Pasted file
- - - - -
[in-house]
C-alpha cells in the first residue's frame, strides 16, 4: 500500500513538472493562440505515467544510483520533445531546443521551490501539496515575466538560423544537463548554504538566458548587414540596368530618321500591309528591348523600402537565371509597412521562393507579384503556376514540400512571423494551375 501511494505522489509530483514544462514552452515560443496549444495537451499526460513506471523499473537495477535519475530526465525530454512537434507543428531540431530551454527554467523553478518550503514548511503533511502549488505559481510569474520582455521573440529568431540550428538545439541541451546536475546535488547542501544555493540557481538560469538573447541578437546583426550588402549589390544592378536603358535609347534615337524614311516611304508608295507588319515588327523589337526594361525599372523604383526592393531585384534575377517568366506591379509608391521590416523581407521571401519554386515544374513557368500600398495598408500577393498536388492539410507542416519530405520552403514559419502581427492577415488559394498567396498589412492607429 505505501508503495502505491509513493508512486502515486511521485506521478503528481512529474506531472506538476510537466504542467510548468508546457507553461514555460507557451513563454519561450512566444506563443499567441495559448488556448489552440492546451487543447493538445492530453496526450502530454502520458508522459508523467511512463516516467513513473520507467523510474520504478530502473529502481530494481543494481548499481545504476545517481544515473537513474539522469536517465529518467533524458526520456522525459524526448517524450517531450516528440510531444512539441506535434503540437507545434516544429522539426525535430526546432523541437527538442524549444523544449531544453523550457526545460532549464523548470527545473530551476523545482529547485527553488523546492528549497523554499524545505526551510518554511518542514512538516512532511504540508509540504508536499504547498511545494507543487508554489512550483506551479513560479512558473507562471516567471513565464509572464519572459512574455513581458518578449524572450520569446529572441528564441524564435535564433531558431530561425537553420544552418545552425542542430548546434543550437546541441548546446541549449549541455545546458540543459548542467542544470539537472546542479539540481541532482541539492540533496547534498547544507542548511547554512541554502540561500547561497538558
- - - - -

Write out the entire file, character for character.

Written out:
[in-house]
C-alpha cells in the first residue's frame, strides 16, 4: 500500500513538472493562440505515467544510483520533445531546443521551490501539496515575466538560423544537463548554504538566458548587414540596368530618321500591309528591348523600402537565371509597412521562393507579384503556376514540400512571423494551375 501511494505522489509530483514544462514552452515560443496549444495537451499526460513506471523499473537495477535519475530526465525530454512537434507543428531540431530551454527554467523553478518550503514548511503533511502549488505559481510569474520582455521573440529568431540550428538545439541541451546536475546535488547542501544555493540557481538560469538573447541578437546583426550588402549589390544592378536603358535609347534615337524614311516611304508608295507588319515588327523589337526594361525599372523604383526592393531585384534575377517568366506591379509608391521590416523581407521571401519554386515544374513557368500600398495598408500577393498536388492539410507542416519530405520552403514559419502581427492577415488559394498567396498589412492607429 505505501508503495502505491509513493508512486502515486511521485506521478503528481512529474506531472506538476510537466504542467510548468508546457507553461514555460507557451513563454519561450512566444506563443499567441495559448488556448489552440492546451487543447493538445492530453496526450502530454502520458508522459508523467511512463516516467513513473520507467523510474520504478530502473529502481530494481543494481548499481545504476545517481544515473537513474539522469536517465529518467533524458526520456522525459524526448517524450517531450516528440510531444512539441506535434503540437507545434516544429522539426525535430526546432523541437527538442524549444523544449531544453523550457526545460532549464523548470527545473530551476523545482529547485527553488523546492528549497523554499524545505526551510518554511518542514512538516512532511504540508509540504508536499504547498511545494507543487508554489512550483506551479513560479512558473507562471516567471513565464509572464519572459512574455513581458518578449524572450520569446529572441528564441524564435535564433531558431530561425537553420544552418545552425542542430548546434543550437546541441548546446541549449549541455545546458540543459548542467542544470539537472546542479539540481541532482541539492540533496547534498547544507542548511547554512541554502540561500547561497538558